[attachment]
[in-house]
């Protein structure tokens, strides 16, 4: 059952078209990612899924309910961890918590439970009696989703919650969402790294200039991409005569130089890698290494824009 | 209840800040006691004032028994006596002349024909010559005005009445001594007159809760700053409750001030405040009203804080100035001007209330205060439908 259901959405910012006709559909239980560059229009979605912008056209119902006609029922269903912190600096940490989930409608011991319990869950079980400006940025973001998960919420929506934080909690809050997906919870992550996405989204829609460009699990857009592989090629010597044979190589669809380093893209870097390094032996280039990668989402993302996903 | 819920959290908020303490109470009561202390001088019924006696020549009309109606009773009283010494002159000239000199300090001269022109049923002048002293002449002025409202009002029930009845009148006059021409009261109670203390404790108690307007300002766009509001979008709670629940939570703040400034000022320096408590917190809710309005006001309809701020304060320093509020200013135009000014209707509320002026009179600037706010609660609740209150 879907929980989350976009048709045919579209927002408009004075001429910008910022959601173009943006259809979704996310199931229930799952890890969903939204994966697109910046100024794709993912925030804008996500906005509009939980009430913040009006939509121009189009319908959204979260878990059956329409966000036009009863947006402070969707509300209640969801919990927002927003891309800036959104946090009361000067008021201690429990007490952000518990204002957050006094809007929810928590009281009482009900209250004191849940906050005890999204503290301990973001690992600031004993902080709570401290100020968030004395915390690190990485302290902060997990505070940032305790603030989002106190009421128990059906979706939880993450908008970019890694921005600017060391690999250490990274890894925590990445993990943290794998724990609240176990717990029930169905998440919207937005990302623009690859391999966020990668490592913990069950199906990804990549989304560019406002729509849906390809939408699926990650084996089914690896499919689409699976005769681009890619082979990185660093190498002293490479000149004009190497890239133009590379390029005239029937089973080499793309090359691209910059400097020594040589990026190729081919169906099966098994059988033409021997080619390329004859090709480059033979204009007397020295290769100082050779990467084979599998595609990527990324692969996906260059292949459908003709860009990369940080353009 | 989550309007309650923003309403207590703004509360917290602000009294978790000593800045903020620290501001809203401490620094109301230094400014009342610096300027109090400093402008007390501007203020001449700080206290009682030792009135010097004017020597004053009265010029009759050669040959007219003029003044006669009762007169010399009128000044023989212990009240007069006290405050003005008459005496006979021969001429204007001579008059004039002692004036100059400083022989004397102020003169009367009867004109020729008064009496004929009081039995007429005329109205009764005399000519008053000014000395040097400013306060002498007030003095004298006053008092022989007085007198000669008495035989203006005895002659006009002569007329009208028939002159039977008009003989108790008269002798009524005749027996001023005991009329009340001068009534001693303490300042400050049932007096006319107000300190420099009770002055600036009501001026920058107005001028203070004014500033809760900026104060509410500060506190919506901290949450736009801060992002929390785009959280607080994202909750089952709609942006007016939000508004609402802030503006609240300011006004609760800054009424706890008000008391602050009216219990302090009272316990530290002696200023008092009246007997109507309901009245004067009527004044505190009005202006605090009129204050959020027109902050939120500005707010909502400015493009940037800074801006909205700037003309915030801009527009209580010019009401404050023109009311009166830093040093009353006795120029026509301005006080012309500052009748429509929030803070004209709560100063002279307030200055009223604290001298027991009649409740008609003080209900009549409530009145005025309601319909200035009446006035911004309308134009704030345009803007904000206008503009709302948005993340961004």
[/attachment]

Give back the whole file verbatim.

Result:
[in-house]
């Protein structure tokens, strides 16, 4: 059952078209990612899924309910961890918590439970009696989703919650969402790294200039991409005569130089890698290494824009 | 209840800040006691004032028994006596002349024909010559005005009445001594007159809760700053409750001030405040009203804080100035001007209330205060439908 259901959405910012006709559909239980560059229009979605912008056209119902006609029922269903912190600096940490989930409608011991319990869950079980400006940025973001998960919420929506934080909690809050997906919870992550996405989204829609460009699990857009592989090629010597044979190589669809380093893209870097390094032996280039990668989402993302996903 | 819920959290908020303490109470009561202390001088019924006696020549009309109606009773009283010494002159000239000199300090001269022109049923002048002293002449002025409202009002029930009845009148006059021409009261109670203390404790108690307007300002766009509001979008709670629940939570703040400034000022320096408590917190809710309005006001309809701020304060320093509020200013135009000014209707509320002026009179600037706010609660609740209150 879907929980989350976009048709045919579209927002408009004075001429910008910022959601173009943006259809979704996310199931229930799952890890969903939204994966697109910046100024794709993912925030804008996500906005509009939980009430913040009006939509121009189009319908959204979260878990059956329409966000036009009863947006402070969707509300209640969801919990927002927003891309800036959104946090009361000067008021201690429990007490952000518990204002957050006094809007929810928590009281009482009900209250004191849940906050005890999204503290301990973001690992600031004993902080709570401290100020968030004395915390690190990485302290902060997990505070940032305790603030989002106190009421128990059906979706939880993450908008970019890694921005600017060391690999250490990274890894925590990445993990943290794998724990609240176990717990029930169905998440919207937005990302623009690859391999966020990668490592913990069950199906990804990549989304560019406002729509849906390809939408699926990650084996089914690896499919689409699976005769681009890619082979990185660093190498002293490479000149004009190497890239133009590379390029005239029937089973080499793309090359691209910059400097020594040589990026190729081919169906099966098994059988033409021997080619390329004859090709480059033979204009007397020295290769100082050779990467084979599998595609990527990324692969996906260059292949459908003709860009990369940080353009 | 989550309007309650923003309403207590703004509360917290602000009294978790000593800045903020620290501001809203401490620094109301230094400014009342610096300027109090400093402008007390501007203020001449700080206290009682030792009135010097004017020597004053009265010029009759050669040959007219003029003044006669009762007169010399009128000044023989212990009240007069006290405050003005008459005496006979021969001429204007001579008059004039002692004036100059400083022989004397102020003169009367009867004109020729008064009496004929009081039995007429005329109205009764005399000519008053000014000395040097400013306060002498007030003095004298006053008092022989007085007198000669008495035989203006005895002659006009002569007329009208028939002159039977008009003989108790008269002798009524005749027996001023005991009329009340001068009534001693303490300042400050049932007096006319107000300190420099009770002055600036009501001026920058107005001028203070004014500033809760900026104060509410500060506190919506901290949450736009801060992002929390785009959280607080994202909750089952709609942006007016939000508004609402802030503006609240300011006004609760800054009424706890008000008391602050009216219990302090009272316990530290002696200023008092009246007997109507309901009245004067009527004044505190009005202006605090009129204050959020027109902050939120500005707010909502400015493009940037800074801006909205700037003309915030801009527009209580010019009401404050023109009311009166830093040093009353006795120029026509301005006080012309500052009748429509929030803070004209709560100063002279307030200055009223604290001298027991009649409740008609003080209900009549409530009145005025309601319909200035009446006035911004309308134009704030345009803007904000206008503009709302948005993340961004």